In order to trade in your car, you must have the title ready and available for the dealership. Unless there’s a lienholder involved, dealers won’t accept a trade-in until they can see the title with your name on it. In fact, it’s illegal to sell or trade-in a vehicle without a title in most states.
Is There A Lienholder On Your Car?
If you're making payments on a car loan or leasing your vehicle, there is typically a lienholder listed on your car title. A lienholder is the first named party on a title, and they retain the ownership of the vehicle and get paid first if there is a theft or accident involving the car. In many states, the lienholder keeps the title until you pay the vehicle off. However, in some states, a title may be sent to you even if you're still paying for the car.
If an institution such as a bank has a lien on the title, you don’t need to worry about getting the title first if you plan on selling it to a dealership. The dealer contacts the lender and takes care of the transfer for you. Once the lien has been satisfied, you can go forward with the trade-in process and the dealership typically cuts you a check for any balance left over if there is equity in the vehicle. If the actual cash value is less than what you owe, you have to pay the difference out of pocket.
Replacing Your Lost Car Title
If you misplaced the original car title and it’s in your name, the good news is that getting a copy of the title is a simple procedure. All you need to do is head to your local DMV or Secretary of State and complete the appropriate paperwork. To get a copy of the title you typically need to have your Social Security Number, driver’s license, and vehicle identification number (VIN), but additional requirements can vary by state. Once you fill out the paperwork, you either get the title immediately or may need to wait a few weeks before it’s mailed – again, this depends on your state and its procedures.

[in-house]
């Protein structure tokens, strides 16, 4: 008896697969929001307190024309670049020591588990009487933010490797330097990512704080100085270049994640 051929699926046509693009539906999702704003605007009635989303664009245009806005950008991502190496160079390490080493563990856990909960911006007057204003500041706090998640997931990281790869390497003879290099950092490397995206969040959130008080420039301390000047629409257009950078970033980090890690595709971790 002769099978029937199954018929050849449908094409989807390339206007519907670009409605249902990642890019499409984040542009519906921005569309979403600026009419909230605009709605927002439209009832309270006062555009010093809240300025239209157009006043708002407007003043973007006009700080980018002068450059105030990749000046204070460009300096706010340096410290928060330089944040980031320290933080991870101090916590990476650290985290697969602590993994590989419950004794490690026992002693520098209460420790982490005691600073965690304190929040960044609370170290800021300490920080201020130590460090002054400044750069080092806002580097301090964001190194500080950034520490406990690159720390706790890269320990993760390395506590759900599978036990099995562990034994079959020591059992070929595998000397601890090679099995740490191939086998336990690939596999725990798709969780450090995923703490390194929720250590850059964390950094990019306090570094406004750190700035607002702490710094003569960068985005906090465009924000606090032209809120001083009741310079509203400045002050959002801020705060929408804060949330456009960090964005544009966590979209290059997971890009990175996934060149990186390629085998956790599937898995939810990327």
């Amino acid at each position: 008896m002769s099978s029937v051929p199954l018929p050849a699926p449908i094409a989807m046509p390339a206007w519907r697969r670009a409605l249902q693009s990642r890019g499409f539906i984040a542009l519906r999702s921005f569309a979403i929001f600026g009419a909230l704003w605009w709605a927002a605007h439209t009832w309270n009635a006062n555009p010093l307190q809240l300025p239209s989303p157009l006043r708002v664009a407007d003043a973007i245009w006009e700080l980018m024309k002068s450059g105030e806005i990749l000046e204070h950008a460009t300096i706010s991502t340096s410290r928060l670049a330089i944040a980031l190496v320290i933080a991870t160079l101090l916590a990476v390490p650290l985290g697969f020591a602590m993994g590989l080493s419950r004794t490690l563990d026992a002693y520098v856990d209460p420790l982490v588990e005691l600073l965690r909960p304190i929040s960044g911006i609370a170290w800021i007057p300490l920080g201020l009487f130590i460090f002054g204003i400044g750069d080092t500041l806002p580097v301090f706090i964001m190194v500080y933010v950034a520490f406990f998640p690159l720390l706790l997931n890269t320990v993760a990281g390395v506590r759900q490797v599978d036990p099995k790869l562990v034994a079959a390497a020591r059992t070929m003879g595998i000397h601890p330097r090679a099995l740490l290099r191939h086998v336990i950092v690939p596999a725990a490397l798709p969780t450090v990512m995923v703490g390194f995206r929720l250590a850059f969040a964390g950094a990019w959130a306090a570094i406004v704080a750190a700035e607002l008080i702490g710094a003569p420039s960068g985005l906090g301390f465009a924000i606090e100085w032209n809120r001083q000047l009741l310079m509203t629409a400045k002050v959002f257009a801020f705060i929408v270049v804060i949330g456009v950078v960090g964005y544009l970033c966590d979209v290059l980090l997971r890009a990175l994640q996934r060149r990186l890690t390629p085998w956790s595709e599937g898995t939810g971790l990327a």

Get A Title Transfer
If you don’t have the title (or your name isn’t listed on it) because of death or divorce, it gets a little more complicated. With a divorce, it’s important you have your attorney transfer the title to you during the divorce proceedings. But, if this isn’t possible, you need to have the titleholder sign the title over to you, and with a divorce, this isn’t always easy to do. Once the title has been signed over, you take the title and copy of the divorce decree to the DMV to officially make the change.
With a death, a title transfer can be either easy or a lengthy process. If you co-owned the vehicle, the title automatically transfers to you. If your name isn’t on the title and you use the car, the executor of the estate must assign the title to you. This can take some time to complete, but once the executor completes the process with the court, the vehicle is yours to trade in.
Being Prepared Is Key To Trading In Your Car
You can’t trade in a vehicle without a cleared title. Depending on where you live, you must either have it ready for the dealer when you’re ready to trade it in, or make sure the lienholder, the DMV, and the dealership have the title sorted out. Trading in a car doesn’t need to be complicated – just be prepared!